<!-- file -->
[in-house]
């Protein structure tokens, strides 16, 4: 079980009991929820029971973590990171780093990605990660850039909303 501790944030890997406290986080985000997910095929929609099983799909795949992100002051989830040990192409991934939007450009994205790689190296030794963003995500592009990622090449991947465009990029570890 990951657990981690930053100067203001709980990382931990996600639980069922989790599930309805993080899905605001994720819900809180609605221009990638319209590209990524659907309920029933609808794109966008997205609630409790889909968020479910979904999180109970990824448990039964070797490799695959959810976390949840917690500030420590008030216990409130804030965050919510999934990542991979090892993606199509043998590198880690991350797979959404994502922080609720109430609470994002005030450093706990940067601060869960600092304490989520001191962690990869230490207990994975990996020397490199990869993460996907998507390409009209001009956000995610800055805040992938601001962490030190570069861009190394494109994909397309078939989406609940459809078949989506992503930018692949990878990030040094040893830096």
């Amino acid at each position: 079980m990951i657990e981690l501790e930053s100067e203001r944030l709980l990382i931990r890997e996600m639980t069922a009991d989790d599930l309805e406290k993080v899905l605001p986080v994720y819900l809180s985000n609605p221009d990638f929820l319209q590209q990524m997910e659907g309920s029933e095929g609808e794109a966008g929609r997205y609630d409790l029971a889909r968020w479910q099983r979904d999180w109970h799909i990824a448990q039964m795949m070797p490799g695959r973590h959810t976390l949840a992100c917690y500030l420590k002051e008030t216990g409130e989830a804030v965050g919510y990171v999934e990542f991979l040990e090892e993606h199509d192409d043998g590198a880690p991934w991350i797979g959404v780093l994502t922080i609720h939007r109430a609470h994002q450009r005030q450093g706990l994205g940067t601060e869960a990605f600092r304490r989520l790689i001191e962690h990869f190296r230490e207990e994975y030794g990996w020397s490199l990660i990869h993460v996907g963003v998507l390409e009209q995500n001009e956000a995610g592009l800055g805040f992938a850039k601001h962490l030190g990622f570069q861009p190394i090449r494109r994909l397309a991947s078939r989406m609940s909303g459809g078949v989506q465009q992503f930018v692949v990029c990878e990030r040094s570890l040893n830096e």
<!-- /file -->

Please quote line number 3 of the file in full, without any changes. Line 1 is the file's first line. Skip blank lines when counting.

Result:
């Amino acid at each position: 079980m990951i657990e981690l501790e930053s100067e203001r944030l709980l990382i931990r890997e996600m639980t069922a009991d989790d599930l309805e406290k993080v899905l605001p986080v994720y819900l809180s985000n609605p221009d990638f929820l319209q590209q990524m997910e659907g309920s029933e095929g609808e794109a966008g929609r997205y609630d409790l029971a889909r968020w479910q099983r979904d999180w109970h799909i990824a448990q039964m795949m070797p490799g695959r973590h959810t976390l949840a992100c917690y500030l420590k002051e008030t216990g409130e989830a804030v965050g919510y990171v999934e990542f991979l040990e090892e993606h199509d192409d043998g590198a880690p991934w991350i797979g959404v780093l994502t922080i609720h939007r109430a609470h994002q450009r005030q450093g706990l994205g940067t601060e869960a990605f600092r304490r989520l790689i001191e962690h990869f190296r230490e207990e994975y030794g990996w020397s490199l990660i990869h993460v996907g963003v998507l390409e009209q995500n001009e956000a995610g592009l800055g805040f992938a850039k601001h962490l030190g990622f570069q861009p190394i090449r494109r994909l397309a991947s078939r989406m609940s909303g459809g078949v989506q465009q992503f930018v692949v990029c990878e990030r040094s570890l040893n830096e």